Voluntary assisted dying laws pass in NSW

Member for Sydney Alex Greenwich (second from right), who introduced the Voluntary Assisted Dying Bill last year, pictured with parliamentary supporters of the bill. Photo: Alex Greenwich/Facebook.

By DAMIEN NOVAK

Terminally ill people in NSW can finally end their suffering at a time of their choosing, after the NSW Upper House passed the Voluntary Assisted Dying Bill today.

After a lengthy parliamentary debate, which saw MPs wade through almost 100 amendments last night and today, the bill secured 23 votes in favour and 15 against.

Both Labor and the ruling Coalition allowed members to make a conscience vote on the bill.

The majority of the amendments were voted down, including the controversial proposal to give aged facilities the power to block voluntary assisted dying occurring on their premises.  

The bill was finally passed into law just before 1pm. Yesterday, pundits expected the bill to pass last night but debate ran overtime. The government asked the house to sit past its usual 12am shutdown but Robert Borsak, from the Shooters, Fishers and Farmers Party — an opponent of the bill — objected.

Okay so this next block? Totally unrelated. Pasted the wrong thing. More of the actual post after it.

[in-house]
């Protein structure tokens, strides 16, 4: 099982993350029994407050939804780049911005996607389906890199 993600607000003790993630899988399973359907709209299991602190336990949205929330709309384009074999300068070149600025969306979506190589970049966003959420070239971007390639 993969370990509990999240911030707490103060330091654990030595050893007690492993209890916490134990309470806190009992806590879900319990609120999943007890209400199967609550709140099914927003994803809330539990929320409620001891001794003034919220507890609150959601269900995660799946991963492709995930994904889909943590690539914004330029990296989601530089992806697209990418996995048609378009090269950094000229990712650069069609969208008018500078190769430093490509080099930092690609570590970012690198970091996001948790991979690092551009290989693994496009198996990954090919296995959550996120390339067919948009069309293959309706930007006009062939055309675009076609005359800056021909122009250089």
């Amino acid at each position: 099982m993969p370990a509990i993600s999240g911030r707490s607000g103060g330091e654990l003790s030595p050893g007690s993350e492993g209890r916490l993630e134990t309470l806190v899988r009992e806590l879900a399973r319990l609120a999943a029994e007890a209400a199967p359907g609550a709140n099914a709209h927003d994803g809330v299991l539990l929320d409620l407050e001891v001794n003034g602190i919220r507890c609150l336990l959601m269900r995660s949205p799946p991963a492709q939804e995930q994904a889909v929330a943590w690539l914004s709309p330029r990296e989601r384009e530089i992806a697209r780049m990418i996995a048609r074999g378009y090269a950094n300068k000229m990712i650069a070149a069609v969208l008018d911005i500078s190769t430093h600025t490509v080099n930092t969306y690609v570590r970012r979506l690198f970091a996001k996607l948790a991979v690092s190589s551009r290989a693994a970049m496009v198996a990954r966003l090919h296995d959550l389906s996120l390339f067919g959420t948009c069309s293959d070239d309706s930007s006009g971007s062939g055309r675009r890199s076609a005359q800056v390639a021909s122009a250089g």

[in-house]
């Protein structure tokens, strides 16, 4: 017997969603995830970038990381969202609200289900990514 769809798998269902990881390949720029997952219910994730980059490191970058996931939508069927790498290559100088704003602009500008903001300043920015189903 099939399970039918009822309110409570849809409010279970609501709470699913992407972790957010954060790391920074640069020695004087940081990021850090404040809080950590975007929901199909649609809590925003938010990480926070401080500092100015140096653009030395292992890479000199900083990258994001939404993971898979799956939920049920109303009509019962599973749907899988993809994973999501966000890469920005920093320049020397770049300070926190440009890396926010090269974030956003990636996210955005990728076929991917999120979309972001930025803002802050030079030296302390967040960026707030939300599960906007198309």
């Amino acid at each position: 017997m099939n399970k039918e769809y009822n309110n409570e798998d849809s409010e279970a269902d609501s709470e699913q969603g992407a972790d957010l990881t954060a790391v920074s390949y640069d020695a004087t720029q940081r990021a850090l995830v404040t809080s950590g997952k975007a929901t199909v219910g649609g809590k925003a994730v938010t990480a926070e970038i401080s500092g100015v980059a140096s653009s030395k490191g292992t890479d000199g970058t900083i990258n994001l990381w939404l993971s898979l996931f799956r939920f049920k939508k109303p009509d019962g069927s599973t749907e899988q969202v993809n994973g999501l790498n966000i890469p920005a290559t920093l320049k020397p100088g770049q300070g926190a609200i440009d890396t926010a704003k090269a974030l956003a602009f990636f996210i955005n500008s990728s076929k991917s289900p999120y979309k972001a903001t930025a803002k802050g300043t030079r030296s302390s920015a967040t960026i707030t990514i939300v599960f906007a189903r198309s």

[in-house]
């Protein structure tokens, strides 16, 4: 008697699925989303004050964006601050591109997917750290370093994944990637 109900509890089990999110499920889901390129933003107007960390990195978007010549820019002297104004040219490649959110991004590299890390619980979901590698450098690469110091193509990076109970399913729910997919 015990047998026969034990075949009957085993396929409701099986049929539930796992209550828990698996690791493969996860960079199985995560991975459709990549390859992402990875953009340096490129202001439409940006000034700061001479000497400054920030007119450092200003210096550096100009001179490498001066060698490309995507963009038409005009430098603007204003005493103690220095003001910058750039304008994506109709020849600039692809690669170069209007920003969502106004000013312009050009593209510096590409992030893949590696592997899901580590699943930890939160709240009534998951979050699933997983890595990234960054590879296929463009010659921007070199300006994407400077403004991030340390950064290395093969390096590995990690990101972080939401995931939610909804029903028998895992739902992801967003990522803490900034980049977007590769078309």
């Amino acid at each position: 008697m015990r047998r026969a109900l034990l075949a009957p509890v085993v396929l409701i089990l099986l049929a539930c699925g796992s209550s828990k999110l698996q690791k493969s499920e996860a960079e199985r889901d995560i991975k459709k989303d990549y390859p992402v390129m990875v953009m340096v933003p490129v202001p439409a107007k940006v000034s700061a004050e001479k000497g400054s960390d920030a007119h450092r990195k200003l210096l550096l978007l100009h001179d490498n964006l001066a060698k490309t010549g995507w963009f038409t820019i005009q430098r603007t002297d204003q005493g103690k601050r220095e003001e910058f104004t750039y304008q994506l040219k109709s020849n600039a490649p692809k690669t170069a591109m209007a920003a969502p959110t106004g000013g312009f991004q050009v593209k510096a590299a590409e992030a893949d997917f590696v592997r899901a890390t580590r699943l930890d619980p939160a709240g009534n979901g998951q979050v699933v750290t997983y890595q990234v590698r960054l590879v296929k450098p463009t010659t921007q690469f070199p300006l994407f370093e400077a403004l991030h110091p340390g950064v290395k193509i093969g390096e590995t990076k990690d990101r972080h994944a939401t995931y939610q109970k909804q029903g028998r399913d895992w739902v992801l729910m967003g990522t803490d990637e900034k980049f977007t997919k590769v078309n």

‘Motivated by love’

The Voluntary Assisted Dying Bill was introduced into the Lower House by independent MP and Member for Sydney, Alex Greenwich, in October last year.

Labor MLC Adam Searle, a supporter of the bill, thanked euthanasia supporters this today and said the outcome was motivated by love.

“I want to acknowledge the suffering of those who died waiting for this compassionate measure,” he told the Lower House shortly after the bill passed.

“Opponents of this bill have said this about the killing of innocent persons.

“We are motivated by love, by respect, by compassion and because we think ultimately these choices should be for the person concerned as well as their families … It reflects an enhanced respect for life.”

By contrast, NSW Finance Minister Damien Tudehope described the outcome as “a dark day” for NSW.

The Coalition MP predicted history would judge it as a “dreadful mistake”.

NSW joins other states

The decision means NSW has now joined all other Australian states in allowing voluntary assisted dying.

The ACT and Northern Territory, however, have not passed voluntary assisted dying into law. Under federal legislation, the territories are not allowed to debate the matter.

The ALP has promised it will try and change that if it wins in Saturday’s federal election – but Prime Minister Scott Morrison has stated that he has no intention of allowing the territories to vote on the laws should the Liberal Party retain government.

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